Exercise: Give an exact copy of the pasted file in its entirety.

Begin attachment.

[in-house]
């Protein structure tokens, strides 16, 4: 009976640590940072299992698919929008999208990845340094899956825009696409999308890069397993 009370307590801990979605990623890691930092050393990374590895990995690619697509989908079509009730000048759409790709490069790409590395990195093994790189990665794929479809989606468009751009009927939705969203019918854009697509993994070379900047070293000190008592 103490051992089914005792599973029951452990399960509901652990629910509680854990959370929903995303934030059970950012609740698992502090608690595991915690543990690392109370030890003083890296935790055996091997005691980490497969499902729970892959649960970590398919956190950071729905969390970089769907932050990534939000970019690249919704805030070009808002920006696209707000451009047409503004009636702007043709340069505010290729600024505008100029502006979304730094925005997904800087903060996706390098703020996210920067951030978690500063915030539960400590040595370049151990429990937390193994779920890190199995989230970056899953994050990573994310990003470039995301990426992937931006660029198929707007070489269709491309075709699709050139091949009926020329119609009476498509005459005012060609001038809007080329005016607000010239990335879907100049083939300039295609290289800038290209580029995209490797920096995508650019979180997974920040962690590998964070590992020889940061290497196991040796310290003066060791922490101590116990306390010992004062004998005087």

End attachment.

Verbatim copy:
[in-house]
């Protein structure tokens, strides 16, 4: 009976640590940072299992698919929008999208990845340094899956825009696409999308890069397993 009370307590801990979605990623890691930092050393990374590895990995690619697509989908079509009730000048759409790709490069790409590395990195093994790189990665794929479809989606468009751009009927939705969203019918854009697509993994070379900047070293000190008592 103490051992089914005792599973029951452990399960509901652990629910509680854990959370929903995303934030059970950012609740698992502090608690595991915690543990690392109370030890003083890296935790055996091997005691980490497969499902729970892959649960970590398919956190950071729905969390970089769907932050990534939000970019690249919704805030070009808002920006696209707000451009047409503004009636702007043709340069505010290729600024505008100029502006979304730094925005997904800087903060996706390098703020996210920067951030978690500063915030539960400590040595370049151990429990937390193994779920890190199995989230970056899953994050990573994310990003470039995301990426992937931006660029198929707007070489269709491309075709699709050139091949009926020329119609009476498509005459005012060609001038809007080329005016607000010239990335879907100049083939300039295609290289800038290209580029995209490797920096995508650019979180997974920040962690590998964070590992020889940061290497196991040796310290003066060791922490101590116990306390010992004062004998005087």